But when Durham and Winchester to come out with the old one two punch I am reminded:
The Archbishop really did meet with the folk putting together the Network in September 2003, and said fine. The now Bishop Minns was there. He sent bishops to the House of Bishops Meeting before General Convention, bishops, including the Archbishop of York to General Convention to tell us what we needed to be about. He sent bishops to meet with twenty "Windsor compliant" bishops, about half being bishops in the Network, and this week, strangely, they come out supporting a very specific set of proposals that line up nicely with the Network, the Global South / CAPA "Road to Lambeth", and even the LEAC proposals. This belies any claim by the Archbishop to be even modestly impartial.
About the presence and seating of the Presiding Bishop, a matter of some concern, the Bishop of Winchester wrote,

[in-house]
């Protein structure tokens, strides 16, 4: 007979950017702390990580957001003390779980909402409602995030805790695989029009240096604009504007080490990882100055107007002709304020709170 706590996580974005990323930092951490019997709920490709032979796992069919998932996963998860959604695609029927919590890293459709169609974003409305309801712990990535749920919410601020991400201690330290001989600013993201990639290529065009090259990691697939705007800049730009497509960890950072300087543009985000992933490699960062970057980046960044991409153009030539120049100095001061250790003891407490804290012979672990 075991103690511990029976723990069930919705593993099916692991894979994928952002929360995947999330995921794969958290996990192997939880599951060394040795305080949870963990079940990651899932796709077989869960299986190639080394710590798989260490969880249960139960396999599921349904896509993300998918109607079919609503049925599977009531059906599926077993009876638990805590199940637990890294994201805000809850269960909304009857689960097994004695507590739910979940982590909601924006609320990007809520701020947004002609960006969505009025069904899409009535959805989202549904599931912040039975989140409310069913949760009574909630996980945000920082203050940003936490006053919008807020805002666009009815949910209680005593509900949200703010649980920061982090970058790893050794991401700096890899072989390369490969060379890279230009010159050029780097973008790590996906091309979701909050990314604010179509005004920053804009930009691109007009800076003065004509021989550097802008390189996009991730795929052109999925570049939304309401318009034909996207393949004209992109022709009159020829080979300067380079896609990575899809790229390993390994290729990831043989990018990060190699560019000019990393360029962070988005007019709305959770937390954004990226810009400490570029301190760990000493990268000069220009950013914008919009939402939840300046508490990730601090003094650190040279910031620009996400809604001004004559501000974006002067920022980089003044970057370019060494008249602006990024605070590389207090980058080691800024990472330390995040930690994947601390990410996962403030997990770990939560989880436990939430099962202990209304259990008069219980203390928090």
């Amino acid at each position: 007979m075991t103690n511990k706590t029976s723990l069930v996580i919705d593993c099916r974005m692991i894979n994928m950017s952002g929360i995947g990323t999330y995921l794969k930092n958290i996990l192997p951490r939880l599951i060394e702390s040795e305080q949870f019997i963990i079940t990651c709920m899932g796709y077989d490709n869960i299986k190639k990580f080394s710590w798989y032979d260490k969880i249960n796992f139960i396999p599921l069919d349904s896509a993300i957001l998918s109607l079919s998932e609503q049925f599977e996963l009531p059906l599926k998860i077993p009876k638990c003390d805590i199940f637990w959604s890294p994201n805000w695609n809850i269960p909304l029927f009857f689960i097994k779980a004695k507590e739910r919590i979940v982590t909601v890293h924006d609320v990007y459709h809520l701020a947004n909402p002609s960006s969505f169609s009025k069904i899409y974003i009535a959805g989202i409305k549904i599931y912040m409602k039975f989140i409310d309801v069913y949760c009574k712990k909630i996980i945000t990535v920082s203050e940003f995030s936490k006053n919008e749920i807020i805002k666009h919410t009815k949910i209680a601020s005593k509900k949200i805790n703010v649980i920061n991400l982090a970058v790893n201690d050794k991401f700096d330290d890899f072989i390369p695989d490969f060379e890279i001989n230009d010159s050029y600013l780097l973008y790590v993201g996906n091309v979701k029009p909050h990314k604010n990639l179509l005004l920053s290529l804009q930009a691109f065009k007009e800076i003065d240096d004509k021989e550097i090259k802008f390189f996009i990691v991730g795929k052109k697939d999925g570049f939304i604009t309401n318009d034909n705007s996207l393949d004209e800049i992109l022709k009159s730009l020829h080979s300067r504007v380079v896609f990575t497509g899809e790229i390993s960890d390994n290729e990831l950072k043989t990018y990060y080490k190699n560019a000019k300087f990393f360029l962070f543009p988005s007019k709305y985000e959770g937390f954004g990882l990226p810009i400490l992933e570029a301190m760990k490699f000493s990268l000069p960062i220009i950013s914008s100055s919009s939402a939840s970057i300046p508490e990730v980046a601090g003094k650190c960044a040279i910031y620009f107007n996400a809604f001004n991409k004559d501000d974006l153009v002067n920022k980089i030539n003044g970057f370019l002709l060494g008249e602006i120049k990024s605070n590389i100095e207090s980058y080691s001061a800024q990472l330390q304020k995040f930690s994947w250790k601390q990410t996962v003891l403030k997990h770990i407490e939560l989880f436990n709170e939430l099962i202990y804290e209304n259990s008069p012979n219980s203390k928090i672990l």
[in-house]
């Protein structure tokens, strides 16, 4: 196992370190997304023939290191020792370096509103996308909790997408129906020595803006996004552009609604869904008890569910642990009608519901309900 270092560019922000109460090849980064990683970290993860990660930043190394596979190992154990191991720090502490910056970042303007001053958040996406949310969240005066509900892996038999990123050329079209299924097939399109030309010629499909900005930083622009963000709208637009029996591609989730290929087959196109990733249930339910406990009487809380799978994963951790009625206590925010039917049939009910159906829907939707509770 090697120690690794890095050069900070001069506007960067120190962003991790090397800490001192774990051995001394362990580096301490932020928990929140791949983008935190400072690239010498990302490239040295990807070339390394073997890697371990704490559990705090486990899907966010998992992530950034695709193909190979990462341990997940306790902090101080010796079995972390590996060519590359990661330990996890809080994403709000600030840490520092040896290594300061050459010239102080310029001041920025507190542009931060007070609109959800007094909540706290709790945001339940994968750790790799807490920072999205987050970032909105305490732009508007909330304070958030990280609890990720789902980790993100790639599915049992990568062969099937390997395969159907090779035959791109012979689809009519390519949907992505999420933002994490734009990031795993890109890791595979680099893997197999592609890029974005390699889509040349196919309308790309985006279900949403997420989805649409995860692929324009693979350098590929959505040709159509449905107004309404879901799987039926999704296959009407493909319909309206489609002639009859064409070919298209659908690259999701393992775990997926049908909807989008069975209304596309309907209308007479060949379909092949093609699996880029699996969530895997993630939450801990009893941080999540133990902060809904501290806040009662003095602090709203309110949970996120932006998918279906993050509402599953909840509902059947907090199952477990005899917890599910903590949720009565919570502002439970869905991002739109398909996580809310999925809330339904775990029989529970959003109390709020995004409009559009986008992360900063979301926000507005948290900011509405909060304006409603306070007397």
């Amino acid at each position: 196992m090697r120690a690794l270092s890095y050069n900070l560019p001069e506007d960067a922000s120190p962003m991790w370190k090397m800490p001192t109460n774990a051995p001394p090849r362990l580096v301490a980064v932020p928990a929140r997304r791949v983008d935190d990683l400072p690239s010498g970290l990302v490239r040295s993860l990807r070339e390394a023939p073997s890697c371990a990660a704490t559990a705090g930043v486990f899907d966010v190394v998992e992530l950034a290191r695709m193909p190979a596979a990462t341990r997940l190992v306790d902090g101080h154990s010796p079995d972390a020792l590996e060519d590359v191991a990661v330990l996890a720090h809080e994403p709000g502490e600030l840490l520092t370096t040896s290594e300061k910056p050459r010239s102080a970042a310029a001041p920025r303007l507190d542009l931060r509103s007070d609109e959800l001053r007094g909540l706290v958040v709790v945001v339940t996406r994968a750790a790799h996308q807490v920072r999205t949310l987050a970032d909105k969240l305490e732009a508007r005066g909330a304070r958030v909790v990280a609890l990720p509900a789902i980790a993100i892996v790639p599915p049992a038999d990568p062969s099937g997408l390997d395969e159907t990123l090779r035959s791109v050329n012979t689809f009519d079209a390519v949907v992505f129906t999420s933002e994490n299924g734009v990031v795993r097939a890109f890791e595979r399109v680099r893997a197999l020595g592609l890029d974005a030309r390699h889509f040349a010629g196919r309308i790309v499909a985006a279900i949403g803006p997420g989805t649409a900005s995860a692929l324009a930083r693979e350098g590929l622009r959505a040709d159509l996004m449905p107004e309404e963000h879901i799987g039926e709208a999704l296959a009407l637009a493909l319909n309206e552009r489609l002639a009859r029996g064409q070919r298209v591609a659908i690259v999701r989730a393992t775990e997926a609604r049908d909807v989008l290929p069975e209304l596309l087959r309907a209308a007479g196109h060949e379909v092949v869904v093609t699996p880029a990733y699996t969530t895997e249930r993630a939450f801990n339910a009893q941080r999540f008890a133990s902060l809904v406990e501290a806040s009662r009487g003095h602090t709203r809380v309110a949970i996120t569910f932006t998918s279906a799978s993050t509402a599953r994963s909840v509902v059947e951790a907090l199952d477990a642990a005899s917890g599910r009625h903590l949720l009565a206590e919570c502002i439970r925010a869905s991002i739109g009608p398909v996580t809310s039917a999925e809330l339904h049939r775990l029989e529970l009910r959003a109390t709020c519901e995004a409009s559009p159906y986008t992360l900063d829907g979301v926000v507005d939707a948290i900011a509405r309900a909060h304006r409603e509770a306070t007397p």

"And the most damaging outcomes? The Meeting could prove unable to join in affirming the Windsor Report as the Anglican Communions "road-map"; some of the Primates could walk out of the meeting; especially, the "Global South" Primates could lose their cohesion, and they and Archbishop Rowan (the ABC) could fail to agree on the way forward, and some of them could walk out. Perhaps most controversially, the Primate of the Episcopal Church might be seated as a full member of the Meeting and I am in no doubt that this would destroy the authority in the Communion, and in the eyes of our Ecumenical partners, of the Windsor Report. The present level of crisis and division within the Anglican Communion was sparked by the decision of the Episcopal Church" (highlight mine.)
The Bishop of Winchester, who we may at this point assume does not speak simply for himself, believes that seating Presiding Bishop Jefferts-Schori "as a full member of the Meeting" would "destroy the authority in the Communion, and in the eyes of our Ecumenical partners, of the Windsor Report.